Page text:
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Understanding changes over time in workers' compensation claim rates using time series analytical techniques
  1. Ian C Moore1,
  2. Emile Tompa1,2,3
  1. 1Dalla Lana School of Public Health, University of Toronto, Toronto, Ontario, Canada
  2. 2Institute for Work and Health, 481 University Avenue, Toronto, Ontario, Canada
  3. 3Department of Economics, McMaster University, Hamilton, Ontario, Canada
  1. Correspondence to Emile Tompa, Institute for Work and Health, 481 University Avenue, Suite 800, Toronto, Ontario M5G 2E9, Canada; etompa{at}


Objective The objective of this study is to better understand the inter-temporal variation in workers' compensation claim rates using time series analytical techniques not commonly used in the occupational health and safety literature. We focus specifically on the role of unemployment rates in explaining claim rate variations.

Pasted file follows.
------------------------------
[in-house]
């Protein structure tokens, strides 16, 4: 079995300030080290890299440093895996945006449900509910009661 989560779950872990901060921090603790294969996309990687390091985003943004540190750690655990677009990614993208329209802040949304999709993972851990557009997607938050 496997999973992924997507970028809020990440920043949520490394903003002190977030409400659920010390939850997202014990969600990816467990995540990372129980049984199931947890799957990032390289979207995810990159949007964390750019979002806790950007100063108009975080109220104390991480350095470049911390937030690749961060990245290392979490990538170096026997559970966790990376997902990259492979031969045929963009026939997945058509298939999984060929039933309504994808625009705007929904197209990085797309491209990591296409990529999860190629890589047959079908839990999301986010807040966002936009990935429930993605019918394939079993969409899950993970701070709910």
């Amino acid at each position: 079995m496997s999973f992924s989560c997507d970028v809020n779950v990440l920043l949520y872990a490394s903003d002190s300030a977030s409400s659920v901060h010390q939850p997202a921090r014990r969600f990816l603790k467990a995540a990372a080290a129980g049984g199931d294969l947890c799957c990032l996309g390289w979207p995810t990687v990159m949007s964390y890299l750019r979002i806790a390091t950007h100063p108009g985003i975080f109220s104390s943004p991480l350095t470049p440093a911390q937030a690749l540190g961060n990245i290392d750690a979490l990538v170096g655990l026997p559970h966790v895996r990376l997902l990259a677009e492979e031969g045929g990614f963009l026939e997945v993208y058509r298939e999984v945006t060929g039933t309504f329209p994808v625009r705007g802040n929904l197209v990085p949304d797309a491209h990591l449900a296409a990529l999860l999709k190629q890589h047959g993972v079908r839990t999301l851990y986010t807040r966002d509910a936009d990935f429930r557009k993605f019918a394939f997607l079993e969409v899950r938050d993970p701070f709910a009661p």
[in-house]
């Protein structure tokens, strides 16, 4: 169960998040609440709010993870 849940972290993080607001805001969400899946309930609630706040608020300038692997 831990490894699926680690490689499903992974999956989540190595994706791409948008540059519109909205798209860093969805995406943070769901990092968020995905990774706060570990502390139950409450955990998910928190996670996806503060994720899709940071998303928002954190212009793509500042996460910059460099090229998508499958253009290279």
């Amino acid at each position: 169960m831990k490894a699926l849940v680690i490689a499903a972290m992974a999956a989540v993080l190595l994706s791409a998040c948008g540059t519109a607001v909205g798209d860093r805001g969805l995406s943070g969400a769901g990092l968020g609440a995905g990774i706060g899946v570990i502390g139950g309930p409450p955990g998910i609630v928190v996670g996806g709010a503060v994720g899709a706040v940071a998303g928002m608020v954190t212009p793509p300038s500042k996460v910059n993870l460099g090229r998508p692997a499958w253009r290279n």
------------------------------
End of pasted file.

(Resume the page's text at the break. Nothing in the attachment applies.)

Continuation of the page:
Methods The major components of workers' compensation claim rates are decomposed using data from a Canadian workers' compensation authority for the period 1991–2007. Several techniques are used to undertake the decomposition and assess key factors driving rates: (i) the multitaper spectral estimator, (ii) the harmonic F test, (iii) the Kalman smoother and (iv) ordinary least squares.

Results The largest component of the periodic behaviour in workers' compensation claim rates is seasonal variation. Business cycle fluctuations in workers' compensation claim rates move inversely to unemployment rates.

Conclusions The analysis suggests that workers' compensation claim rates between 1991 and 2008 were driven by (in order of magnitude) a strong negative long term growth trend, periodic seasonal trends and business cycle fluctuations proxied by the Ontario unemployment rate.

  • Statistics
  • injuries
  • worker's compensation
  • occupational health practice
  • mathematical models
  • time series study

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  • Funding The WSIB Research Advisory Council provided funding for this study. Grant # 09025.

  • Competing interests None.

  • Provenance and peer review Not commissioned; externally peer reviewed.